"Charity" has become a sort of denomination by default. The first congregation in this non-denominational movement named themselves "Charity Christian Fellowship" (it could have been could have been Shiloh, or Cool Waters, or Morning Star).
    As other people began to agree and affiliate themselves with Charity Christian Fellowship, they simply became known as "Charity churches".
    For whatever that's worth...... :)
    -PC in VA

  6. Is it ok for men to comment here?? I chuckled also, but when you get done laughing it's really kind of sad. I was thinking down the same lines in one of my last blog posts which was entitled "Non-Traditionally Conservative".

  7. This is great. It reminds me of when I went to SMBI. After I had made friends and had intellectual discussions in which we all had the same core beliefs, I started realizing that some of these people were Beachy and some were Charity and some went to those liberal churches where they let you wear pants sometimes.
    I wonder how many inter-"caste" menno marriages have come out of SMBI?

  8. I've often wondered at all the divisions we ourselves create amongst Christians... and it goes beyond the Anabaptist churches, alto it may be more prevalent there. But around here I know some die hard Catholics who are grievious of children marrying outside their faith. On the other hand, we're talking marriage, there should be agreement on convictions of our faith... just have to wonder how God views it all...

  9. We moved to an area in Somerset County Pa where there are very little of the Mennonite culture...Amish yes, German Baptist yes, Mennonite no... oh sure there are several kinds or brands of Mennonites about 25 miles in each direction of where we live.
    And yes, it does take us 35 to 45 minutes to go to church on Sundays.
    The questions we get asked by many of the locals and also from tourists on the way to the Flight 93 Memorial(we opened a small country store so we get quit a few tourists )...Who are you? Mennonite or what? what kind of Mennonite? There are no other Mennonites here...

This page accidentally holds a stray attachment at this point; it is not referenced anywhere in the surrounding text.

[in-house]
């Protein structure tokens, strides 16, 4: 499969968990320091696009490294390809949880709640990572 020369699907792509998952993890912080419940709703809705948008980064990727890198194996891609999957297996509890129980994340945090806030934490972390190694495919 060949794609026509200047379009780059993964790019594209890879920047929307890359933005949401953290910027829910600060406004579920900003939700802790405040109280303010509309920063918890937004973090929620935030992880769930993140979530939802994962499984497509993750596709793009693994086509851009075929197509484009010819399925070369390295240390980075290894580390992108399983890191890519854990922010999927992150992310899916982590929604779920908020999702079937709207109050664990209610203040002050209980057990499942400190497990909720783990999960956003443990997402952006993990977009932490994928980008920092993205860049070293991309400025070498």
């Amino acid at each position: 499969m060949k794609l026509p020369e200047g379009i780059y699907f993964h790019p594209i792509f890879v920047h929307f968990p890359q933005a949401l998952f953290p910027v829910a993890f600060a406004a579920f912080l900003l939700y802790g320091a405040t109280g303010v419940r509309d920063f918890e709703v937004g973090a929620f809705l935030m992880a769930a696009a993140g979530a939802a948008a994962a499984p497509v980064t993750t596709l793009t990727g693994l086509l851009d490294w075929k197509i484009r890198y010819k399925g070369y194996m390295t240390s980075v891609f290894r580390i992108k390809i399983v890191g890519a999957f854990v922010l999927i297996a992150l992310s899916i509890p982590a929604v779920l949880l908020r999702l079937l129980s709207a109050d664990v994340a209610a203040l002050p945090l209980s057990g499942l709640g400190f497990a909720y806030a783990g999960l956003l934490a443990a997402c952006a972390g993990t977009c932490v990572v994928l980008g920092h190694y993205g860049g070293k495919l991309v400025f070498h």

My answer is "I am a Mennonite by culture and a Christian by choice."

    That seems to open the door for lots of good conversation!

    Last week two girls stopped in we got on the discussion of Dutch Speaking folks ( I know some Dutch but speak English) ... and as I am well, outgoing, finally the one girl said " If I can be open and honest you are so happy, open, and free about your life if you wouldn't be dressed like a Mennonite I would think you were a leftover Hippie from the 60's!" I am not sure what that said about me but I have been chuckling ever since.

    Sarah Miller

  10. Ain't that the truth! We have felt and seen the wall come up or curtain come down whenever we tell "Fellowship" folks that our church is non-affiliated. But on the other hand, I (a Conservative Mennonite Fellowship) married a Southeastern! :-) Not sure how I managed that breech but I think the Fellowship thought they were gaining a new member. We ended up joining Cumberland Valley Conference!
    Keep up the writing. I love it.

  11. Dorcas Byler9/22/2012 10:49 AM

    QOTD made me laugh. We can't win with our teenagers, now can we?! Either we are hopelessly old fashioned or trying too hard to be cool.

  12. Love it, now try explaining all the divisions to a newly adopted 12 y.o. Chinese boy...he thinks he has this Menno thing figured out ...and finds out he is still wrong!

    Your quote...well I parted my hair different one shoulda heard the comments

  13. I noticed your little star beside the Charity name and wondered now why is that there? After I scrolled further and found the answer I chuckled too!Oh boy, I'm afraid its true, more so now than ever.My husband just transplanted me into a BMA church after 18 years in a quote "Charity" church. I have to say the core beliefs are the same.There used to be some differences in that everything was rethought and re studied and a lot of revival happened. Probably similar to the Brunk revivals. I really do respect the work God did and I appreciate the fire that Denny Kenaston contributed, but now they are very Mennonite no doubt Good points, bad points and everything in between.Enjoyed your insight.